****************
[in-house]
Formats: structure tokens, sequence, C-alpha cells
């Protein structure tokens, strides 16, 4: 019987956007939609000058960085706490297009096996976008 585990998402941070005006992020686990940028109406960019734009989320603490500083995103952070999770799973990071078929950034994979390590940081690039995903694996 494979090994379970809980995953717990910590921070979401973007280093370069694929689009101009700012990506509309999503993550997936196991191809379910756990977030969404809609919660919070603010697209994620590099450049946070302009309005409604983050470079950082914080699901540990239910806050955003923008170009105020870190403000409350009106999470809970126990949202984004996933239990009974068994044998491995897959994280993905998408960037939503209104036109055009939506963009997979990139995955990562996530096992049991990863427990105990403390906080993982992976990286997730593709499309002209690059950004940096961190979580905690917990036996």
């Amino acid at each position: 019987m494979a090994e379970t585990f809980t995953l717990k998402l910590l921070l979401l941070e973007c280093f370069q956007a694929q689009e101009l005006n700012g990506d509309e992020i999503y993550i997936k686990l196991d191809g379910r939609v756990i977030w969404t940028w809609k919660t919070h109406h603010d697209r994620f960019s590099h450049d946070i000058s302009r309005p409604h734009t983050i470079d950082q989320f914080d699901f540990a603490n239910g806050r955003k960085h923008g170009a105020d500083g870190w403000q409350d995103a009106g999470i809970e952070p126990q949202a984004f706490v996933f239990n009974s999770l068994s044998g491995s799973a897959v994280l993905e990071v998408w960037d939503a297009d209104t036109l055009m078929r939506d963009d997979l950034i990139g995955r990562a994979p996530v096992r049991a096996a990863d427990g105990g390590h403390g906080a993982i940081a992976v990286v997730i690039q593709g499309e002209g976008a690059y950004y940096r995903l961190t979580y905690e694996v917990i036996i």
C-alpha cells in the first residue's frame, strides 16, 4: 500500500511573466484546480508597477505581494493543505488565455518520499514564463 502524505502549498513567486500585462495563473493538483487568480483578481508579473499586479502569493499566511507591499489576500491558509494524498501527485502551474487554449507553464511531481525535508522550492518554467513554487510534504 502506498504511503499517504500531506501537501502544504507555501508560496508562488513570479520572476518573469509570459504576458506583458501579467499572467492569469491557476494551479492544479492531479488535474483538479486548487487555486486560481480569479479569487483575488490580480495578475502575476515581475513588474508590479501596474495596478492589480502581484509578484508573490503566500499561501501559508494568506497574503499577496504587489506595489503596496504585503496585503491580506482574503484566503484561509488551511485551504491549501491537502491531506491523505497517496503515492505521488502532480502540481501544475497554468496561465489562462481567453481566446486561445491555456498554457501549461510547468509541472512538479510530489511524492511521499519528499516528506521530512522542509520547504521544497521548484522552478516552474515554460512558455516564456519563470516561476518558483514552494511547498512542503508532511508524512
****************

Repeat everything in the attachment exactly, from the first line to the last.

[in-house]
Formats: structure tokens, sequence, C-alpha cells
């Protein structure tokens, strides 16, 4: 019987956007939609000058960085706490297009096996976008 585990998402941070005006992020686990940028109406960019734009989320603490500083995103952070999770799973990071078929950034994979390590940081690039995903694996 494979090994379970809980995953717990910590921070979401973007280093370069694929689009101009700012990506509309999503993550997936196991191809379910756990977030969404809609919660919070603010697209994620590099450049946070302009309005409604983050470079950082914080699901540990239910806050955003923008170009105020870190403000409350009106999470809970126990949202984004996933239990009974068994044998491995897959994280993905998408960037939503209104036109055009939506963009997979990139995955990562996530096992049991990863427990105990403390906080993982992976990286997730593709499309002209690059950004940096961190979580905690917990036996």
């Amino acid at each position: 019987m494979a090994e379970t585990f809980t995953l717990k998402l910590l921070l979401l941070e973007c280093f370069q956007a694929q689009e101009l005006n700012g990506d509309e992020i999503y993550i997936k686990l196991d191809g379910r939609v756990i977030w969404t940028w809609k919660t919070h109406h603010d697209r994620f960019s590099h450049d946070i000058s302009r309005p409604h734009t983050i470079d950082q989320f914080d699901f540990a603490n239910g806050r955003k960085h923008g170009a105020d500083g870190w403000q409350d995103a009106g999470i809970e952070p126990q949202a984004f706490v996933f239990n009974s999770l068994s044998g491995s799973a897959v994280l993905e990071v998408w960037d939503a297009d209104t036109l055009m078929r939506d963009d997979l950034i990139g995955r990562a994979p996530v096992r049991a096996a990863d427990g105990g390590h403390g906080a993982i940081a992976v990286v997730i690039q593709g499309e002209g976008a690059y950004y940096r995903l961190t979580y905690e694996v917990i036996i």
C-alpha cells in the first residue's frame, strides 16, 4: 500500500511573466484546480508597477505581494493543505488565455518520499514564463 502524505502549498513567486500585462495563473493538483487568480483578481508579473499586479502569493499566511507591499489576500491558509494524498501527485502551474487554449507553464511531481525535508522550492518554467513554487510534504 502506498504511503499517504500531506501537501502544504507555501508560496508562488513570479520572476518573469509570459504576458506583458501579467499572467492569469491557476494551479492544479492531479488535474483538479486548487487555486486560481480569479479569487483575488490580480495578475502575476515581475513588474508590479501596474495596478492589480502581484509578484508573490503566500499561501501559508494568506497574503499577496504587489506595489503596496504585503496585503491580506482574503484566503484561509488551511485551504491549501491537502491531506491523505497517496503515492505521488502532480502540481501544475497554468496561465489562462481567453481566446486561445491555456498554457501549461510547468509541472512538479510530489511524492511521499519528499516528506521530512522542509520547504521544497521548484522552478516552474515554460512558455516564456519563470516561476518558483514552494511547498512542503508532511508524512